Osprey Aquatics has been a Finis team since the late ‘90’s. Lead by coaches Brian Bolster and Shannon Mackin, the team swims in San Jose, Ca. and is a member of Pacific Swimming. The Osprey have league meets on Wed. evenings in the summer. As part of the ongoing development of their Age Group and Sr. swimmers mental approach to the sport, OAQ asks some of their Sr. swimmers to present to the team a short 5 to 10 min. talk on some of the principles they have learned during their time with the Osprey how they have applied them to their training, their racing and their winning mindset. The following paper was given as a talk by a 16 year old Senior Group swimmer who is an Olympic Trials qualifier. Here is what was said:
Integrity- how closely your outer actions mirror your inner convictions
Conviction- a declared sense of purpose through action and belief
Purpose- what I want why I want it and the price I’m willing to pay
It’s easy enough to just repeat these phrases as Brian says them, but they really only have meaning and truth when you apply them to your work habits.
So what does this mean in terms of training? To me it is your conduct, courage, discipline and the overall standard you hold yourself up to during practices. It’s how you represent your team at the meets. Like Brian always says, if he were to walk on the pool deck not knowing anyone’s times would he be able to believe that you will go a 46.0 in your 100 free or a 1:59 in your 200 free? Hopefully the answer is yes. Your goal should be to train that way all the time. Show yourself and your teammates that you are that 1:59 200 freestyler. This doesn’t just mean going goal pace times on race sets either. It means doing everything the coach asks you to do to the best of your ability. The amount of effort, courage, execution and discipline that you show in any practice will be the same level of effort courage, execution and discipline you will have when you get to any meet. So create a pattern, and a habit of focus and hard work at practice and when you get to the big meet, you will have so much more confidence in yourself and won’t have to waste energy being nervous.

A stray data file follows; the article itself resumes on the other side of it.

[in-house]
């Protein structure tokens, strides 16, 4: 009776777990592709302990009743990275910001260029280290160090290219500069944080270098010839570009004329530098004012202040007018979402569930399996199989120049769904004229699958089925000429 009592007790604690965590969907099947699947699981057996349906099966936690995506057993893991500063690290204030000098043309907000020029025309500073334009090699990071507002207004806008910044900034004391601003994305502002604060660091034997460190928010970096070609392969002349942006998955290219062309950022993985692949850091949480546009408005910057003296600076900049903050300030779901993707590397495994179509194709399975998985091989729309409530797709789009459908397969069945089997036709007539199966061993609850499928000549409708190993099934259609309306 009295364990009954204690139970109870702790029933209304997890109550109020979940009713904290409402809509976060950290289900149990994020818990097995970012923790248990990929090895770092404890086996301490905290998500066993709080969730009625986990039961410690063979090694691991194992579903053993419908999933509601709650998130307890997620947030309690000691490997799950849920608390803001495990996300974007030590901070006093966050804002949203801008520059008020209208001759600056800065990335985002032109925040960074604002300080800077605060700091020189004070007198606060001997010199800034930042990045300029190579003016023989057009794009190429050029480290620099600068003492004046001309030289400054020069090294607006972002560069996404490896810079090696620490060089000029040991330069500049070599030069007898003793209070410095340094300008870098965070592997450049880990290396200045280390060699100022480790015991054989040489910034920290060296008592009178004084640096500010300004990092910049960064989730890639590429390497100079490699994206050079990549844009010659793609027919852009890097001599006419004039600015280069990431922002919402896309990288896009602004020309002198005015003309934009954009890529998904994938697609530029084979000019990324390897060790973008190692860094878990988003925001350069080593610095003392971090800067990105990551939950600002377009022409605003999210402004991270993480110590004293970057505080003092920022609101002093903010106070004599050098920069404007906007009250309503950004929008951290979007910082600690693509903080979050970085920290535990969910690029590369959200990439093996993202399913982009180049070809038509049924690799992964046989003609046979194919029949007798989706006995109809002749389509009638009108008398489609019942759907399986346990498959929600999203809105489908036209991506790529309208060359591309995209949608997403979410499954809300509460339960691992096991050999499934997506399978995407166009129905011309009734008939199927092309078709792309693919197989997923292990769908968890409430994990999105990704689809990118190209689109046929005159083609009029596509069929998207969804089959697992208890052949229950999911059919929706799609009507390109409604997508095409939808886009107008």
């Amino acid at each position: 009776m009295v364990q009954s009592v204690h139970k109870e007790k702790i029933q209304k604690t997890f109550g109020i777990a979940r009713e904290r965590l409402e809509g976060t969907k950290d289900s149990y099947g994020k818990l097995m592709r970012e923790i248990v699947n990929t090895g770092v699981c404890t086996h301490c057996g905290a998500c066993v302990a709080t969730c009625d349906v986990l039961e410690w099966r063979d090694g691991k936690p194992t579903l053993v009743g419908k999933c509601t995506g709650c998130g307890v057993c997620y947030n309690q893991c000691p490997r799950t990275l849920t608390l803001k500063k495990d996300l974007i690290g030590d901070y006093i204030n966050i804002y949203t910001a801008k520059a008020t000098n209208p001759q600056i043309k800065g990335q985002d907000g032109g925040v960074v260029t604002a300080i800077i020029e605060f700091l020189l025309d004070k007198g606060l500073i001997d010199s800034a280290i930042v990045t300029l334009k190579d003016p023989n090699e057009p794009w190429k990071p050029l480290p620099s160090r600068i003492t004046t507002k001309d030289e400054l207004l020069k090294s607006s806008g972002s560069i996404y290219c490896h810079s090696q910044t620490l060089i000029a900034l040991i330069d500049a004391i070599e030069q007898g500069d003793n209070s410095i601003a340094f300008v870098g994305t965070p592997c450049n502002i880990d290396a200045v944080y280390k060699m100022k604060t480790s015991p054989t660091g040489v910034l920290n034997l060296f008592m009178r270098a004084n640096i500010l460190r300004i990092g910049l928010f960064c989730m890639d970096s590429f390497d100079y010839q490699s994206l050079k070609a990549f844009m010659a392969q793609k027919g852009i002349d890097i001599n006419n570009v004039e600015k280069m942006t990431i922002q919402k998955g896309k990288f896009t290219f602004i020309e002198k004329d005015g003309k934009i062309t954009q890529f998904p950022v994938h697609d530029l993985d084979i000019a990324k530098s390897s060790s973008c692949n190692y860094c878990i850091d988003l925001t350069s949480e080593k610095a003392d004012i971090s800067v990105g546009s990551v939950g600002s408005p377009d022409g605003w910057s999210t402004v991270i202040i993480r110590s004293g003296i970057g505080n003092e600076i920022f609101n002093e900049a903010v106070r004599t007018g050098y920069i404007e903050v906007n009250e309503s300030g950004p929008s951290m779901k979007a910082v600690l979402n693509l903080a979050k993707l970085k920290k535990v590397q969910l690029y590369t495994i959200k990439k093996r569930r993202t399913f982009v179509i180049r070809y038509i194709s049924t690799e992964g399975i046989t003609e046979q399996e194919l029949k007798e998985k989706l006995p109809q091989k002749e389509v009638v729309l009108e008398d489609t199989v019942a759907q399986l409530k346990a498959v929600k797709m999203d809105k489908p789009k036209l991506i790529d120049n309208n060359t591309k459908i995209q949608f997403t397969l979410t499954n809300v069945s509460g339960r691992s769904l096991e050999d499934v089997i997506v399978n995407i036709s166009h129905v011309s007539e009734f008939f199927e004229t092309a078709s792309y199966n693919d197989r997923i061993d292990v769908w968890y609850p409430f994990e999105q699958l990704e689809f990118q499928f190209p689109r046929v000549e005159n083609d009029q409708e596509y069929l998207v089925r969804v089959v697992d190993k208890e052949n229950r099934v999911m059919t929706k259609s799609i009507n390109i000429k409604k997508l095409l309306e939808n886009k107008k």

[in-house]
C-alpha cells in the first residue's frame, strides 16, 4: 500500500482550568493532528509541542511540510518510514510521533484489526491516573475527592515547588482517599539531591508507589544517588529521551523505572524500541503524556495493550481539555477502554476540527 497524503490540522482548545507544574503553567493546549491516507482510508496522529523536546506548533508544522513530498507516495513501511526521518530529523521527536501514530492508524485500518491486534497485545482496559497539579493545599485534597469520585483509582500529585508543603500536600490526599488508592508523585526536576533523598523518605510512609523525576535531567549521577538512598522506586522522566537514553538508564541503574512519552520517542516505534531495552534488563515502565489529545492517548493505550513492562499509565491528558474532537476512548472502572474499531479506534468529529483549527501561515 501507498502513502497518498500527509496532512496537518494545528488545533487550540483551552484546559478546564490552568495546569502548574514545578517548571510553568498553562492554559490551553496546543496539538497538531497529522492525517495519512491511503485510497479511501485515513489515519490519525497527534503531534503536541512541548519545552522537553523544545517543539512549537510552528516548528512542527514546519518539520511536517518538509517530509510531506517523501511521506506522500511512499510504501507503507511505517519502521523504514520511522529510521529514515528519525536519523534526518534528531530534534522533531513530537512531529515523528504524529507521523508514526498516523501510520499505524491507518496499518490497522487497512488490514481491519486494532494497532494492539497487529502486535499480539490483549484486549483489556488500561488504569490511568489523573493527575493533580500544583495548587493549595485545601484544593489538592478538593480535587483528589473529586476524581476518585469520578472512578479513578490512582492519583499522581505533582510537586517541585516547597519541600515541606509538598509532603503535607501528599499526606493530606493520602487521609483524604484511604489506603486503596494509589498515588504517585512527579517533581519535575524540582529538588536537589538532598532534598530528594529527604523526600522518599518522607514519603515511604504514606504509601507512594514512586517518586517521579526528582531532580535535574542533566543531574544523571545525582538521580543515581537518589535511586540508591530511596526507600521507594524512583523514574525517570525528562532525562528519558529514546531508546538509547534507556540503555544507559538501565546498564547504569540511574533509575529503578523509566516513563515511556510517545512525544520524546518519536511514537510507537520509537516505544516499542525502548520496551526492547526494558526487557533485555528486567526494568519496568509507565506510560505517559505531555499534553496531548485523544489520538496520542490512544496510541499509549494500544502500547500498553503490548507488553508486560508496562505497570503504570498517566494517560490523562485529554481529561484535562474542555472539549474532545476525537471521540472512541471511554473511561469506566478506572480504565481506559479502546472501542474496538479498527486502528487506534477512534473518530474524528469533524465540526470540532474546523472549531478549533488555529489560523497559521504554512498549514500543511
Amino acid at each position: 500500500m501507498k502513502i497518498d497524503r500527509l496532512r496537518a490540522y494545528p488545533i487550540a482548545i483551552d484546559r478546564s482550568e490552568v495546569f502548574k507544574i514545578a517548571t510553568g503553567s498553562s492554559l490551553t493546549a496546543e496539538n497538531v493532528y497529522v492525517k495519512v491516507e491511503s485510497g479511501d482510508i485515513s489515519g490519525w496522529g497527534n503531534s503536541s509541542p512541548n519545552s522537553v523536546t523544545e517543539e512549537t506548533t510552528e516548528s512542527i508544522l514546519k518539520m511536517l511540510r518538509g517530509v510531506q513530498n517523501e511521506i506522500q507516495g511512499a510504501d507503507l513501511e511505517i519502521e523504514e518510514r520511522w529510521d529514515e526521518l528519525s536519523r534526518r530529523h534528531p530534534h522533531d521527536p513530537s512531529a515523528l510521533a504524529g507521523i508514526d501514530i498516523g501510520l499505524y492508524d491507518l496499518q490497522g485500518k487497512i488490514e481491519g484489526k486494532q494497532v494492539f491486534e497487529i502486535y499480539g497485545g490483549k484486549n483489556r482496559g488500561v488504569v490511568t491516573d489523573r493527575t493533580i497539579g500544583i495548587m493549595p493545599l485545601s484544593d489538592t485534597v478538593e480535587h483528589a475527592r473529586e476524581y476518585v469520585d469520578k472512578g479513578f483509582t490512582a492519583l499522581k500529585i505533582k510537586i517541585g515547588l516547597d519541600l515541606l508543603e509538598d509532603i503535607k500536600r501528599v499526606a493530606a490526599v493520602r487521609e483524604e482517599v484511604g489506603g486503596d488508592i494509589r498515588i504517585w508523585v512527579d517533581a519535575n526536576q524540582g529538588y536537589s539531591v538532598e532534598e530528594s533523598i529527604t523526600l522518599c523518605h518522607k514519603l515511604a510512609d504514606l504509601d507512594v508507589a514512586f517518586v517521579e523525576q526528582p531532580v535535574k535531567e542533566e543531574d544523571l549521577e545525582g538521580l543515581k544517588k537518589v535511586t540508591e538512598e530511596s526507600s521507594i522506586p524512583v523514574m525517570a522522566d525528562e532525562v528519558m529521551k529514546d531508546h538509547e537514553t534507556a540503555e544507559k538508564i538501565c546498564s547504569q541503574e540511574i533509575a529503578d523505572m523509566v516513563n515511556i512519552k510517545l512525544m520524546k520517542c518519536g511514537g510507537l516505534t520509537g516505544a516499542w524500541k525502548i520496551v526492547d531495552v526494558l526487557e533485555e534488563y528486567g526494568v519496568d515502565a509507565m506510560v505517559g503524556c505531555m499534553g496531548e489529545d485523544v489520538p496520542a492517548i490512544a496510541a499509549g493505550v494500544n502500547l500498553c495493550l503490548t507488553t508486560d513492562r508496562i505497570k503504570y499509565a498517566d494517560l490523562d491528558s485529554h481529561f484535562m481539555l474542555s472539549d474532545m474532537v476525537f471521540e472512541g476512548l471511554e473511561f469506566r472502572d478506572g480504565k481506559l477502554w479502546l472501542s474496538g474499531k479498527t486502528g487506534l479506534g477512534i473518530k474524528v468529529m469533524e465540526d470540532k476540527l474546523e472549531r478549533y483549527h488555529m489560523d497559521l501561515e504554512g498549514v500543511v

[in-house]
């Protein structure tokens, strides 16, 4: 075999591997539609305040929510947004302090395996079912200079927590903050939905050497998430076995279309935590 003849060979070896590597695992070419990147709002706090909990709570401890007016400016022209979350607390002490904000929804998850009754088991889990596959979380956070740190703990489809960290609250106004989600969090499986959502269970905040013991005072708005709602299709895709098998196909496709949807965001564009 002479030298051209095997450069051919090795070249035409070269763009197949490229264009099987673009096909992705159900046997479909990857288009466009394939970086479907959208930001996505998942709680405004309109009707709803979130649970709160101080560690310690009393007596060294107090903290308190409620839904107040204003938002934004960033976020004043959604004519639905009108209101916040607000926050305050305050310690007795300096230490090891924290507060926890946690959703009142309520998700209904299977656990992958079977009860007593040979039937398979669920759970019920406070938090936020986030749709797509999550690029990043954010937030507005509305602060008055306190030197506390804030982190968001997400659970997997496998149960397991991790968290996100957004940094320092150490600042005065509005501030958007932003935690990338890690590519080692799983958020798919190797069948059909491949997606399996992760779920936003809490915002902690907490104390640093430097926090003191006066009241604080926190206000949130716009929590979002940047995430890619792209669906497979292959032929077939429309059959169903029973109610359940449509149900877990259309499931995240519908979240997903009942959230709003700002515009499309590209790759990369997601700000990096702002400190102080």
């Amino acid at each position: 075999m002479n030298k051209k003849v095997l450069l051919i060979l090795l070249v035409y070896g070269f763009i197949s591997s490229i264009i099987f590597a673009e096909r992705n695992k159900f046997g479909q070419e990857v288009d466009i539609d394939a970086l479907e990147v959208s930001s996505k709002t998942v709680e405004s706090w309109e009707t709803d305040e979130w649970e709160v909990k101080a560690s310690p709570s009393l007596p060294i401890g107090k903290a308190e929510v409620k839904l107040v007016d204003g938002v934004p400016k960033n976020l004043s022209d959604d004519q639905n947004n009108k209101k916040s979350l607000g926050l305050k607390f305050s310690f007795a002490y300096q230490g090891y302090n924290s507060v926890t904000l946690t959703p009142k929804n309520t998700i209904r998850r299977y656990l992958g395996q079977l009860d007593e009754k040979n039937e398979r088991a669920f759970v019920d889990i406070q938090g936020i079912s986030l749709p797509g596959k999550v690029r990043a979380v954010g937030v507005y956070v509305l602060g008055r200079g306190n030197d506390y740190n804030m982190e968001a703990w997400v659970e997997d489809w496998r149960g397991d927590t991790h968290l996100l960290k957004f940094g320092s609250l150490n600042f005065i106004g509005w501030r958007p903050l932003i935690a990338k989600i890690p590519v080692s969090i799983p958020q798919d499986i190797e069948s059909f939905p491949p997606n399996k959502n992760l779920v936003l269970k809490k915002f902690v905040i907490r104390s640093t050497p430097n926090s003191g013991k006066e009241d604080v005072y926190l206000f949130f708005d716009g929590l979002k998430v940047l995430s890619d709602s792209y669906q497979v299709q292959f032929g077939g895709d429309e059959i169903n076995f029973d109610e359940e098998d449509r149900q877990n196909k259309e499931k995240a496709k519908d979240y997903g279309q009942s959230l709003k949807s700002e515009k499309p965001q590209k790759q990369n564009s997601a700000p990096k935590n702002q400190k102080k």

What do you really want to do this summer? And not even just this summer, where do you see yourself in the years after this? Connect everything you do in practice to that. Yes, sometimes drilling seems slow and boring and maybe it isn’t your favorite kick set, so why focus or even try on it? Because you want to go fast that’s why. When drilling you find the purpose of the set, and connect it to your own purpose. This will keep you focused during practice and will give you a reason to push yourself to the point of feeling nauseous, even on the dry land that we do. All the squats and jumps simulate your start and pushing off your walls. Think of your races as you do them. Imagine how hard it is going to hurt when you get to the last turn, but then think of how good a feeling it is to push off that wall and be ahead of everyone around you; and when you get to that last wall you know you will be able to do it because of the squats and jumps you did.
Remember that purpose gives meaning to sacrifice, but the pain in practice is only temporary and will lead to success and joy.
That is how you put these two ideas together. Simple: do the hard work, the easy work, the dryland, the recovery, the eating habits, that prove that you are what you wanna be. In the end it is you that is putting in all the time swimming yards, not your coach. You should want to achieve your goals for you, not them.